A Michigan attorney has hit the University of Iowa College of Law with a discrimination lawsuit charging that the school passed him over for a faculty job in favor of younger contenders.
Filed in the U.S. District Court in Davenport, Iowa, the lawsuit alleges that although the chairman of the school’s faculty appointments committee told plaintiff Donald Dobkin that he had an impressive academic and professional record, the school did not grant him an interview.
Instead, Dobkin asserts, it offered the job to two other candidates, both under 40 and both less qualified. Dobkin was 55 when he applied for the job in August 2008.
The lawsuit alleges that the school has not hired any professors under age 40 in 10 years.
The lawsuit claims violations of federal and state age discrimination laws. It also claims that the screening committee’s policy at the law school, although age-neutral on its face, nevertheless has the effect of discriminating against older applicants.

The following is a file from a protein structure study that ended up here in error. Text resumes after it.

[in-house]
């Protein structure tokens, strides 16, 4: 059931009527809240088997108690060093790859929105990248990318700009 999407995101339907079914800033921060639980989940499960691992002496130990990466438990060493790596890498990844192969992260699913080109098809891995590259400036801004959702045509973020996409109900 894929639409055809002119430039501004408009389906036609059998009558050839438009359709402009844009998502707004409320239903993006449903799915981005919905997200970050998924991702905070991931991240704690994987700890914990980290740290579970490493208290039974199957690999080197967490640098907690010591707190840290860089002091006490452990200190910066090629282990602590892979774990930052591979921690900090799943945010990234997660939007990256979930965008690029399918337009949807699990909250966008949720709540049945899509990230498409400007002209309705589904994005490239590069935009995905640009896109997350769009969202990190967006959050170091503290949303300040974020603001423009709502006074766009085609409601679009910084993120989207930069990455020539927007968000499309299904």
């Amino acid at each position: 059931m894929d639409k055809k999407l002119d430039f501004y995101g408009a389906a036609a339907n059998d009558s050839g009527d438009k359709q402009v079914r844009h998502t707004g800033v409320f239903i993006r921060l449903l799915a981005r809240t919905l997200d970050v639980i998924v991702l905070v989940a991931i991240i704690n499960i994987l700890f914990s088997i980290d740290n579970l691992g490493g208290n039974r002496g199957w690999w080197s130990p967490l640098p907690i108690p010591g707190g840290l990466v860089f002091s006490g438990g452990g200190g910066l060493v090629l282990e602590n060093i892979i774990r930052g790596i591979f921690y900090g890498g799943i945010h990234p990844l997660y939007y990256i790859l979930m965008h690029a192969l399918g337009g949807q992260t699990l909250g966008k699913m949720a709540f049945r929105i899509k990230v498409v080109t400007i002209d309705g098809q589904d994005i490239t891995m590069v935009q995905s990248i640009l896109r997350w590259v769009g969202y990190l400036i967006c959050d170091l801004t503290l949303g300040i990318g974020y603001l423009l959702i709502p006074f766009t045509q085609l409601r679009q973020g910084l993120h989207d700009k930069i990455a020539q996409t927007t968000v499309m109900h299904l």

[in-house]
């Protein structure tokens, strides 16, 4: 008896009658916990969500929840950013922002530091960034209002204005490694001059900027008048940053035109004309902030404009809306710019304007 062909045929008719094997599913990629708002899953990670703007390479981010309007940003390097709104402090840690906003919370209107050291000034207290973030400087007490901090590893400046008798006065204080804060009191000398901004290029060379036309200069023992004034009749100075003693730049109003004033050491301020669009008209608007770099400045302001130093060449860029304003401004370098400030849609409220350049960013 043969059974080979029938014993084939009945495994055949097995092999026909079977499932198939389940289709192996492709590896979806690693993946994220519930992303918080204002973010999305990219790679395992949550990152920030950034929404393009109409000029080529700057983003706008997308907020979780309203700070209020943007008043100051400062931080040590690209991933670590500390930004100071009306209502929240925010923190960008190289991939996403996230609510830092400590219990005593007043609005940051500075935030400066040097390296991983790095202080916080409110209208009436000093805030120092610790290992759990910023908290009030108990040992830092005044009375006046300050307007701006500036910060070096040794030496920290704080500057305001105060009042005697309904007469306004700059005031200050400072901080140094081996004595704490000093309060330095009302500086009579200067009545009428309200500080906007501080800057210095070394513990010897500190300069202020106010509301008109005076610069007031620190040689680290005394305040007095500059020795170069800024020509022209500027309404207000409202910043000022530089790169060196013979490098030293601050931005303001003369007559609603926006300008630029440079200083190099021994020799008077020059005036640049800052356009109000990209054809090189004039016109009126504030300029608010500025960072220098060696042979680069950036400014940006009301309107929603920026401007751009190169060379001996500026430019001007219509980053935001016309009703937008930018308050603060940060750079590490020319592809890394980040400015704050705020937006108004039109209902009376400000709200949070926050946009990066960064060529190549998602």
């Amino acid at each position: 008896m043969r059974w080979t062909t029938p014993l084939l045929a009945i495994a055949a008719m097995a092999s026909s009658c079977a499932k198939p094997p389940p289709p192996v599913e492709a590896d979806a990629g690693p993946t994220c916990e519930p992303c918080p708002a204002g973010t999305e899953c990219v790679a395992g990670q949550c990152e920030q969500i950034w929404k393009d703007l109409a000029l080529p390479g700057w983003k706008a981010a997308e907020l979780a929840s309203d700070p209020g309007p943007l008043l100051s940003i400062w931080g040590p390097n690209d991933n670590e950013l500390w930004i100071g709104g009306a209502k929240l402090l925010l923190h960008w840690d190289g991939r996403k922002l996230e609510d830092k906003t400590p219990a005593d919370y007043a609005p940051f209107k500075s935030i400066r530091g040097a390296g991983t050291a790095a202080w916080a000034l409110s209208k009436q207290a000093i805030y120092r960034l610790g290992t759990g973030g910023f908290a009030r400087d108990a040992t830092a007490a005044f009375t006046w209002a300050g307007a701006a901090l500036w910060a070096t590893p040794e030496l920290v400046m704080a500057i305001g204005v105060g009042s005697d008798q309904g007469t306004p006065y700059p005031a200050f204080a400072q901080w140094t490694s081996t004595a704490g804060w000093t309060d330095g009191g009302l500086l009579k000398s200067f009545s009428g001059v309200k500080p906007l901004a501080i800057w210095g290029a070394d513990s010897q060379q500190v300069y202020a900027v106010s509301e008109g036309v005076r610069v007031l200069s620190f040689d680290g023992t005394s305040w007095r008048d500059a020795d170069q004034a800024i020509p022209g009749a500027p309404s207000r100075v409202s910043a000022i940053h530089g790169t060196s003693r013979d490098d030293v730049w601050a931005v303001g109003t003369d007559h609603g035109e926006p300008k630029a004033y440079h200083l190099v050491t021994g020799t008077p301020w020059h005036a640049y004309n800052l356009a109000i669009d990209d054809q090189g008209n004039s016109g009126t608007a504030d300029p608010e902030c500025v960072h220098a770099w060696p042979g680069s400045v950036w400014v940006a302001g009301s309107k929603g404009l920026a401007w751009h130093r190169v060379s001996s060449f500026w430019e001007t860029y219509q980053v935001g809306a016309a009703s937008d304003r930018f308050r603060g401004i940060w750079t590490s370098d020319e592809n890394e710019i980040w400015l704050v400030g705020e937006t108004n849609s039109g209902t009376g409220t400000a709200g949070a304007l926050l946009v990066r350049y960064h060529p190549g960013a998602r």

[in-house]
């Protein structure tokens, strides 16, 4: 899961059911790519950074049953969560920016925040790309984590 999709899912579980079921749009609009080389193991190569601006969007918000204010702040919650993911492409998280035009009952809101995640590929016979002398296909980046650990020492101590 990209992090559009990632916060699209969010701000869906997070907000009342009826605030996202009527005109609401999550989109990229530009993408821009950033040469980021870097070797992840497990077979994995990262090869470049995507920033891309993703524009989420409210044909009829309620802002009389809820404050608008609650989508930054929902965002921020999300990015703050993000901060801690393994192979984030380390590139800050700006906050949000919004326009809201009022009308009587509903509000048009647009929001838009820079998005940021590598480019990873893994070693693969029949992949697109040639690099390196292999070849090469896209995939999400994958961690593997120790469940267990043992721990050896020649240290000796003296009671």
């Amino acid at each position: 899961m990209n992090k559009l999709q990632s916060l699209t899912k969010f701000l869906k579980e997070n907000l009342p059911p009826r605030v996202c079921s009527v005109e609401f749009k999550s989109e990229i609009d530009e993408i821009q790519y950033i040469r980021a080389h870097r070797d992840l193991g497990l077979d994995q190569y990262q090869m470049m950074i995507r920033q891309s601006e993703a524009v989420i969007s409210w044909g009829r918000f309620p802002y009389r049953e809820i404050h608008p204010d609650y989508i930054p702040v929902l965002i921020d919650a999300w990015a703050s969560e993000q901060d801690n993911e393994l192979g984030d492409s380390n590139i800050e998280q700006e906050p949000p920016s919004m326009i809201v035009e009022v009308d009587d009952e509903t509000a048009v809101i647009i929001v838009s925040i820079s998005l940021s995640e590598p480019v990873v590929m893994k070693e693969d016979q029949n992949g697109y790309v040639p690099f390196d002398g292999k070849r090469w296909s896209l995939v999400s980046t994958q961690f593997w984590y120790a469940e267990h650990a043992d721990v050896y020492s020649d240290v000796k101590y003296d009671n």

A spokesman for the University of Iowa College of Law declined to comment on the pending litigation.
Dobkin, a professor at the University of Central Michigan, received a bachelor of laws degree from the University of Windsor in Canada and an LL.M. from Northwestern University School of Law. According to Martindale.com, he has published numerous articles on immigration and constitutional law. His complaint asserts that he was in private practice for 25 years and has handled more than 7,000 cases before the Immigration and Naturalization Service.
Dobkin responded to an advertisement that the University of Iowa College of Law ran in the Association of American Law Schools bulletin that said it was seeking scholars and teachers with experience in administrative law, immigration and other practice areas, his complaint alleges.
Dobkin, who could not be reached for comment, is claiming damages for lost earnings and is seeking a position on the Iowa law school faculty or, alternatively, future compensation.
His attorney, Stephen T. Fieweger of Katz, Huntoon & Fieweger in Moline, Ill., said that Dobkin’s situation was “endemic” to law schools, which he said traditionally favor younger scholars over seasoned practitioners in their hiring processes.
“Who would you rather have teaching future lawyers?” he said.